Planet Money’s Simple Explanation of Net Neutrality

Nov 11, 2014 by

Planet Money is an amazing podcast. If you aren’t listening, you should be. If you’re an economics, political science, or business teacher, it’s one of the richest pieces of media being produced today that breaks down complicated business and economic issues into easy to digest and engaging audio. If you’re a regular NPR listener, you’ve probably heard their pieces during longer news segments. If you’re an avid podcast listen, go subscribe…..now. It really is great story telling capable of turning the dullest of subjects into engrossing stories; including how the story of two pasta factories can help you understand the basics of the entire Italian economy. Net Neutrality isn’t anything new; it’s been discussed and argued for more than a decade. In fact, the Planet Money team was able to easily explain the amazing power that the internet can afford even the smallest of innovators through an anecdote about...

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Playing Devil’s Advocate Through Imagery

Feb 9, 2012 by

I have a pathological need like to argue. It’s something that I was apparently born with, as my mother insists at a very young age I was quite obviously cut out to be a lawyer. Despite my best efforts at self-monitoring and awareness of this trait, I often relapse into base level arguments when unprepared for a conversation that may challenge my viewpoints. Perhaps that’s why I was drawn to create the image above for the ds106 Big Caption assignment. While some may question the taste of the piece (it certainly doesn’t reflect my own personal beliefs), I wanted to create something that could be used as a way to provide a contrasting viewpoint, rather rational or not, to a topic of interest that students and teachers wrestle with. In this case, I found an image from Boston.com’s Big Picture photo journalism project, an amazing look at news from around the...

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Social Media as Challenge Based Learning Prompt

Nov 21, 2011 by

“A democracy is nothing more than mob rule, where fifty-one percent of the people may take away the rights of the other forty-nine.” – Thomas Jefferson Half of our district received training from Apple this summer on the concept of Challenge Based Learning. While many educators are quickly overwhelmed by Apple’s take on the latest instructional trend of student-centered learning sweeping the United States, many teachers in my district understand the need to introduce more inquiry and real world based education into our curriculum. The problem is, many educators question how and where such necessary learning fits into an increasingly cramped and compacted curriculum, especially with more high-stakes testing coming down the road. Most, if not all educators, understand why we need to change education, we just have a difficult time seeing how we’re going to do it under ever-increasing mandates. My rather snarky reply is….”bring the real world into class...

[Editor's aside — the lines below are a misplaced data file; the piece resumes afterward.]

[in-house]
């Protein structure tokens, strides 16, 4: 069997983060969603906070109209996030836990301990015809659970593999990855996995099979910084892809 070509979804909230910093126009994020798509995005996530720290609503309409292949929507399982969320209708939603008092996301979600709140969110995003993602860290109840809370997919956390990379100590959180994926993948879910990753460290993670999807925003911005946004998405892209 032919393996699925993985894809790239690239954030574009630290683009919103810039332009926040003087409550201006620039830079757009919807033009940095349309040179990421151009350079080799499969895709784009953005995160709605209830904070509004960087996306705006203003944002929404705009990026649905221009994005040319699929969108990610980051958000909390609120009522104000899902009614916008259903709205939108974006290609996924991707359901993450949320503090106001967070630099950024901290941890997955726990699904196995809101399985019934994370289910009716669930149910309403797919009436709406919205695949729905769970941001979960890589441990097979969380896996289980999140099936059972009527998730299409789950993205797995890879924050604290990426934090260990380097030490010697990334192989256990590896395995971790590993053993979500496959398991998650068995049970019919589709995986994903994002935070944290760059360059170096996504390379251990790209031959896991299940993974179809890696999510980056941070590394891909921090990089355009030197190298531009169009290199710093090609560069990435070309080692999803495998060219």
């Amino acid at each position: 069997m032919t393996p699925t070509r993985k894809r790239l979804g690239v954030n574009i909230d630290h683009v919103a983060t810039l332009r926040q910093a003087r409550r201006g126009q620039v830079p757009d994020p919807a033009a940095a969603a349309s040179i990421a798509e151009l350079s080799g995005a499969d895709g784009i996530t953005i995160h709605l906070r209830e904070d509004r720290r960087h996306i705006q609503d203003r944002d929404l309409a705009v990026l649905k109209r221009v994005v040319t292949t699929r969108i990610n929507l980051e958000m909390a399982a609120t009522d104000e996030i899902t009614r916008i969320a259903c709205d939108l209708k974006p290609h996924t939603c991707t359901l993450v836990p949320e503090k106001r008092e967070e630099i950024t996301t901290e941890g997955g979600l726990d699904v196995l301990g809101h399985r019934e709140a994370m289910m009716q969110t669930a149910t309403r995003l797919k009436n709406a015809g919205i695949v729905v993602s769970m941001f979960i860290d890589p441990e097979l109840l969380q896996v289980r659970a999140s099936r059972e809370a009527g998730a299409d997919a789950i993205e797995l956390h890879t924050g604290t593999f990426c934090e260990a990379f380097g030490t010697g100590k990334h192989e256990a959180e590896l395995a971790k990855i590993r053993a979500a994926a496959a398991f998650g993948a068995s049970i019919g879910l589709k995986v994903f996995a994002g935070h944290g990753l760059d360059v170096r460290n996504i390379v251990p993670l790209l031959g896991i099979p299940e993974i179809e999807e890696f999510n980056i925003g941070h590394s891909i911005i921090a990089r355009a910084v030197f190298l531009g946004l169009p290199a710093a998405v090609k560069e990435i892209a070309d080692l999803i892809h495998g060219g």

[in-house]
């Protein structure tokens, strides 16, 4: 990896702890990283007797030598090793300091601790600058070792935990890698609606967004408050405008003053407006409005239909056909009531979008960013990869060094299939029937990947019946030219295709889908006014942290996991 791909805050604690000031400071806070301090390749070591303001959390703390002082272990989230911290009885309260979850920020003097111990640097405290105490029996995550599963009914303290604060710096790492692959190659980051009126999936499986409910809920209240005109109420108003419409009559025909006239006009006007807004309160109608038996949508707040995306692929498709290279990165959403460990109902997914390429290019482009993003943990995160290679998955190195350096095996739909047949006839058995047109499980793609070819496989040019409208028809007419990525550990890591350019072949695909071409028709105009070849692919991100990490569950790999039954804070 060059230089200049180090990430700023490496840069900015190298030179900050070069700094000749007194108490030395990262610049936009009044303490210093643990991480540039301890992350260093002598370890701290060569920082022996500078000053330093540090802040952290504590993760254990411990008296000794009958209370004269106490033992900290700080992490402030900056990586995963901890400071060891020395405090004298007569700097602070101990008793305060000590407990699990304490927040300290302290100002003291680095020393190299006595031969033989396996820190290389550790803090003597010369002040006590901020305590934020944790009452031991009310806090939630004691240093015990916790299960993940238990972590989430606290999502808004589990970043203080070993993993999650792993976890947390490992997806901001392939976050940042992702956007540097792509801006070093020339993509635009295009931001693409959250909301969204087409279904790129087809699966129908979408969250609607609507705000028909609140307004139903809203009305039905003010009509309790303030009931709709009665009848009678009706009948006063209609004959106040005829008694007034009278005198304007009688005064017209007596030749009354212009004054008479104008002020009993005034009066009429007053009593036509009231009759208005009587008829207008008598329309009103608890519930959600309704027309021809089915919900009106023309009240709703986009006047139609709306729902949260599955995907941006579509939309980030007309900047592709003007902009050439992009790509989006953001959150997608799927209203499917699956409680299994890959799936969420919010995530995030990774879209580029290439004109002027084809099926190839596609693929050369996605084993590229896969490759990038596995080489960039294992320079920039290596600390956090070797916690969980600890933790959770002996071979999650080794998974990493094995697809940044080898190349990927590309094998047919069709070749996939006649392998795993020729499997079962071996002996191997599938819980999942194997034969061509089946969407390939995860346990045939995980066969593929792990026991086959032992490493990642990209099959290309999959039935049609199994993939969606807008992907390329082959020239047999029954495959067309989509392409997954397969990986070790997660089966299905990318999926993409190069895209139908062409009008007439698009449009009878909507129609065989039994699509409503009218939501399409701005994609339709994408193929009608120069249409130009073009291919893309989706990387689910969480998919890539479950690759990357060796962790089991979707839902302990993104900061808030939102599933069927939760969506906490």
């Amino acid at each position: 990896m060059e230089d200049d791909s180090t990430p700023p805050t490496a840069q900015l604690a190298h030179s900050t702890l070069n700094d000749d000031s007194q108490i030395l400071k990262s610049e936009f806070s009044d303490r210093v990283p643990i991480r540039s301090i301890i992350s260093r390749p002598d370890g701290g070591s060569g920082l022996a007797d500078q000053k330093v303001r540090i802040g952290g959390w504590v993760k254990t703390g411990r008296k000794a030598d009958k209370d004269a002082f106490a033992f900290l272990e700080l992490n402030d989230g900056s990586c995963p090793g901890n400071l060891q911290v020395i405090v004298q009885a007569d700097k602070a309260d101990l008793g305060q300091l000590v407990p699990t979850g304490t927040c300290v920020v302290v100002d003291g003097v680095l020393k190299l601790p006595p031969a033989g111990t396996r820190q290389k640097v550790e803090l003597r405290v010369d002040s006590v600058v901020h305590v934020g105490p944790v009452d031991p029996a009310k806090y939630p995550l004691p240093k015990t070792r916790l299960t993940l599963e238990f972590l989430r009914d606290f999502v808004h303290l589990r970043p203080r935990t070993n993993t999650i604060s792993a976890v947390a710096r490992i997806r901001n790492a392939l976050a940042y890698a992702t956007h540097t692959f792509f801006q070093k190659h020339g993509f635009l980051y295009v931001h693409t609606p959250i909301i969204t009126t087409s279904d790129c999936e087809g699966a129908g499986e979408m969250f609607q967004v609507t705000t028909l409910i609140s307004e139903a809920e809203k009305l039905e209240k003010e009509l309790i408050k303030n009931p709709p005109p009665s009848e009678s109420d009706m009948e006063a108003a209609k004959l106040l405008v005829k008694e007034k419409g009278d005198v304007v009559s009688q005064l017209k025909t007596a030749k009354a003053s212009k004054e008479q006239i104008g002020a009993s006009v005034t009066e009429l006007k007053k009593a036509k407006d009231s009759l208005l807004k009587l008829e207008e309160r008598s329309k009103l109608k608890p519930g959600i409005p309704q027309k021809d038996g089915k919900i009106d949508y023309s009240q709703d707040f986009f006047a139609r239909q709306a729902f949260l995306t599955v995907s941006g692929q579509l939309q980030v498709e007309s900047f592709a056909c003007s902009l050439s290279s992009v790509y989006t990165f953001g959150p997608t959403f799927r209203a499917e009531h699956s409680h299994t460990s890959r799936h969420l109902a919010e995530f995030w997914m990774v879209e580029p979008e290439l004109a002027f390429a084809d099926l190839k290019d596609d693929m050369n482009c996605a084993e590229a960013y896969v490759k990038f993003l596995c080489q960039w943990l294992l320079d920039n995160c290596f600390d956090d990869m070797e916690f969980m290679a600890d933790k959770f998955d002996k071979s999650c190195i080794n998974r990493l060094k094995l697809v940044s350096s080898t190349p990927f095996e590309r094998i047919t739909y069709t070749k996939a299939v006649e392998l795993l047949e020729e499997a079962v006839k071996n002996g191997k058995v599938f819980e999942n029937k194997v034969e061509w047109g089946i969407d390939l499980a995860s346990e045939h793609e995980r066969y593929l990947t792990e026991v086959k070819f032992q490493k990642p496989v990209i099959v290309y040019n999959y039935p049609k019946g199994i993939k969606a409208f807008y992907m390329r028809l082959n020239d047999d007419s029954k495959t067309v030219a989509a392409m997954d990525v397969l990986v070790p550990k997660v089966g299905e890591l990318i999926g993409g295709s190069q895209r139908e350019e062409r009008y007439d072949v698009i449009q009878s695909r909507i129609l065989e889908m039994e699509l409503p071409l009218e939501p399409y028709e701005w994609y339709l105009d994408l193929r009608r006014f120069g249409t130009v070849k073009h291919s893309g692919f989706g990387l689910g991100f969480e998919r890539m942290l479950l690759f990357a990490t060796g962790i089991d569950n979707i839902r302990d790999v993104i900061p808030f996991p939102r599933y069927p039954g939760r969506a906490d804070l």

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Living on One Dollar a Day

Nov 18, 2010 by

I’m passionate about civic engagement, social activism, and civic duty. So much so that my entire master’s project revolved around connecting students and youth around the world through shared civic action. The recent summit on the Millennium Development Goals at the U.N. General Assembly meeting this past September opened up a lot of people’s eyes to the plight of the billions of people living in poverty around the world. That’s right, BILLIONS. That’s a difficult number to imagine, for adults and children alike. As if billions of people living in squalid, poor, and dirty conditions around the globe isn’t hard enough to imagine (people that have to walk more than a kilometer to get clean water), try getting people to conceptualize what it must be like to live under $1 a day is near impossible. Which is why I’ve always been a huge proponent of presenting difficult concepts in...

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Throughts From Geneva: Asking the World to Care

Jul 21, 2010 by

I’m currently sitting in the lobby of the John Knox Center having thoroughly enjoyed my continental breakfast of strawberry toast and juice. The discussion I had last night with my colleagues is still swirling around inside my head, and made it difficult to sleep. I tried to escape the questions by searching through my camera roll of pictures I’ve taken since arriving in Geneva last Saturday, and while the image of this beautifully old Swiss bank building doesn’t help frame my thoughts any, it’s pretty darn cool…so I wanted to share. Going back to the problem at hand, the question that kept me up last night is one with a very direct simplicity, but one that very quickly begs many more questions. This last year my graduate project partner and I have successfully designed, implemented, and reflected on a project that we hoped would lead K-12 students to not...

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